Chapter 8 (Sexual Notions for Good Reputation)
Women in the same way acquire, from a supposed necessity, an equally artificial way of behaving. But you can’t with impunity play with truth, because the experienced dissembler eventually becomes the dupe of his own arts, and can no longer quickly perceive common truths, which means that he loses his common sense. Those are truths that are constantly accepted as true by the unsophisticated mind, though it might not have had enough energy to discover them itself when local prejudices got in the way. Most people take their opinions on trust, to avoid the trouble of using their own minds, and these lazy beings naturally adhere to the letter of the law rather its spirit, whether the law be divine or human. Some author (I forget who) wrote: ‘Women don’t care about things that only heaven sees.’ Why indeed should they? It is the eye of man that they have been taught to dread—and if they can lull their Argus to sleep, they seldom think of heaven or themselves, because their reputation is safe; and it is not •chastity but •reputation that they are working to keep free from spot, not as a virtue but to preserve their status in the world.
To prove the truth of this remark, I need only mention the intrigues of married women, particularly in the upper social ranks and in countries where women are suitably married according to their respective ranks by their parents. If an innocent girl become a prey to love [i.e. if she has a sexual affair before marriage], she is degraded forever, even if her mind wasn’t polluted by the arts that married women practise under the convenient cloak of marriage; and she hasn’t violated any duty except her duty to respect herself. In contrast with that, if a married woman is a false and faithless wife, she breaks a most sacred contract and becomes a cruel mother. If her husband still has an affection for her, the tricks she must use to deceive him will make her the most contemptible of human beings; and the contrivances necessary to preserve appearance will keep her mind in that childish or vicious tumult that destroys all its energy.
Chapter 11 (Duty to Parents)
Females in all countries are too much under the dominion of their parents; and few parents think of addressing their children like this: It is your interest to obey me until you can judge for yourself; and ·God·, the Almighty Father of all, has implanted in me an affection to serve as your guardian while your reason is unfolding; but when your mind arrives at maturity, you must obey me—or rather respect my opinions—only to the extent that they coincide with the light that is breaking in on your own mind. A slavish bondage to parents cramps every faculty of the mind. Locke was right when he said that ‘if the mind is curbed and humbled too much in children—if their spirits are abased and broken by too strict a hand over them—they lose all their vigour and industry’. This strict hand may to some extent explain the weakness of women; because girls are for various reasons more kept down by their parents in every sense of the word ‘down’, than boys are.
The duty expected from them is, like all the duties arbitrarily imposed on women, based less on reason than on a sense of propriety, on respect for decorum; and by being taught slavishly to submit to their parents girls are prepared for the slavery of marriage. [MW concedes that some married women are not slaves, but they, she says, become tyrants. She also says that not all boys and girls are slaves to their parents, but continues her campaign on behalf of those who are. She emphatically contrasts parents who ‘have allowed a natural parental affection to take root in their hearts’ with those who are motivated by ‘selfish pride’. The former, she says, will be rewarded by ‘filial reverence’.] Why should the minds of children be warped when they are just beginning to expand, only to favour the laziness of parents who insist on a privilege without being willing to pay the price for it fixed by nature?. . . . A right always includes a duty; and I think we can fairly infer from this that those who don’t perform the duty don’t retain the right.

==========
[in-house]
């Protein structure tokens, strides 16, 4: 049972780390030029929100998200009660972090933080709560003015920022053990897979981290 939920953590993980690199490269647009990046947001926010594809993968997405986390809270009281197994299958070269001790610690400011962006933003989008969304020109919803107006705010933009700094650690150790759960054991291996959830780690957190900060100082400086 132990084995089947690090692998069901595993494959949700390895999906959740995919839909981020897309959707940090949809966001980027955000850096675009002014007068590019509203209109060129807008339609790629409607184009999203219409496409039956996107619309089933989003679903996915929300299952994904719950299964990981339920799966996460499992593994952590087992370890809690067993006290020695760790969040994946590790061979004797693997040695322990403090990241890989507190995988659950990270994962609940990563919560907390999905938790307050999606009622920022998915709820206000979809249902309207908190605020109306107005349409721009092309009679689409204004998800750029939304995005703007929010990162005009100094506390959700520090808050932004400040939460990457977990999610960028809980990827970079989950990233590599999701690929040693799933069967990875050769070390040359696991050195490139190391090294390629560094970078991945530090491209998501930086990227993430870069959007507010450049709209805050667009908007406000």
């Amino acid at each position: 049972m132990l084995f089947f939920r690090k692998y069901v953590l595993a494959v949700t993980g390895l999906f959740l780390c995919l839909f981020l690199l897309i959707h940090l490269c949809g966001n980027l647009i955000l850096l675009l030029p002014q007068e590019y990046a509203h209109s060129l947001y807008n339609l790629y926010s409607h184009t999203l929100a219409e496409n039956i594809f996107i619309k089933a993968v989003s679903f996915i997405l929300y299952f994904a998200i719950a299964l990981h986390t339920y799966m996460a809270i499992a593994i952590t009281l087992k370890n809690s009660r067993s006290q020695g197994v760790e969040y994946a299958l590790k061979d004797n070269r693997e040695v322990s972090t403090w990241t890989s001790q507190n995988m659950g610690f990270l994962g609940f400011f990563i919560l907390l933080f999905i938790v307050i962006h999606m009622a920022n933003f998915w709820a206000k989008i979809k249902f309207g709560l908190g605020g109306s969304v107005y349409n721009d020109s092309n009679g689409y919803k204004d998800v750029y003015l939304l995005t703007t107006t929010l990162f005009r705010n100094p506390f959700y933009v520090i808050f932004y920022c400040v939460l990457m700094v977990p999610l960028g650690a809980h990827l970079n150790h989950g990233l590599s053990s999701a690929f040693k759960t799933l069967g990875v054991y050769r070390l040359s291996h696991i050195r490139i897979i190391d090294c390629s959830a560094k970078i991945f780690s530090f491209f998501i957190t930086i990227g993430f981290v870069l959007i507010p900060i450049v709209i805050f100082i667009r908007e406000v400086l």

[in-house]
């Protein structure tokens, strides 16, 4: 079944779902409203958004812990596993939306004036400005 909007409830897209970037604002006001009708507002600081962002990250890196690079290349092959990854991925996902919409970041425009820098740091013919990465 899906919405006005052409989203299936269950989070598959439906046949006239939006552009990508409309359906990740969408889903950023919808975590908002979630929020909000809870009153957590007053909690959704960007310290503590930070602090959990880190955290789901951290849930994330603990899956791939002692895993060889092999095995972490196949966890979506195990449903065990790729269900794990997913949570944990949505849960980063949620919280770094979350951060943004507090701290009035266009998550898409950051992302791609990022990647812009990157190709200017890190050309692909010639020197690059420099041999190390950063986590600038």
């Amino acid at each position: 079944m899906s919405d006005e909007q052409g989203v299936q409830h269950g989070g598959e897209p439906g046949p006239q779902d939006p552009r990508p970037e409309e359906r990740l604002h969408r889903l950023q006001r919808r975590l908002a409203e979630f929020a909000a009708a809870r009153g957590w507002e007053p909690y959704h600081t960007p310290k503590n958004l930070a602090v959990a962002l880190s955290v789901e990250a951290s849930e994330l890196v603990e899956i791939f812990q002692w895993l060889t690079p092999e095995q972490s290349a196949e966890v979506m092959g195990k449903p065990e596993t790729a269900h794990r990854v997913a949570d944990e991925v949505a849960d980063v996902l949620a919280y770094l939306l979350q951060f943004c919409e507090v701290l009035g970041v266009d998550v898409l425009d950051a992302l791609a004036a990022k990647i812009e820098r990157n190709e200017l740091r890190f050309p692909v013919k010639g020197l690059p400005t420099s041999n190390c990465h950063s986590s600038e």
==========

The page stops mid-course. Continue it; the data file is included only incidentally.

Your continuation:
Chapter 12 (National Education)
After the age of nine, girls and boys who are intended for domestic employment or mechanical trades should be transferred to other schools and be given instruction that is to some degree adapted to the destination of each individual pupil; the two sexes should still be together in the morning, but in the afternoon the girls should attend a school where simple sewing, dressmaking, millinery, etc. would be their employment.
Young people of superior abilities or fortune, might now be taught—in another school—the dead and living languages, the elements of science, and more on history and politics, on a more extensive scale that wouldn’t exclude literature. ‘Girls and boys still together?’ I hear some readers ask. Yes! And I wouldn’t fear any consequence except that there might be some early girl-boy attachment that didn’t perfectly agree with the views of the parents though it had an excellent effect on the moral character of the young people. I’m afraid that we are a long way from having a world that is so enlightened that parents, anxious only to make their children virtuous, will let them choose companions for life themselves.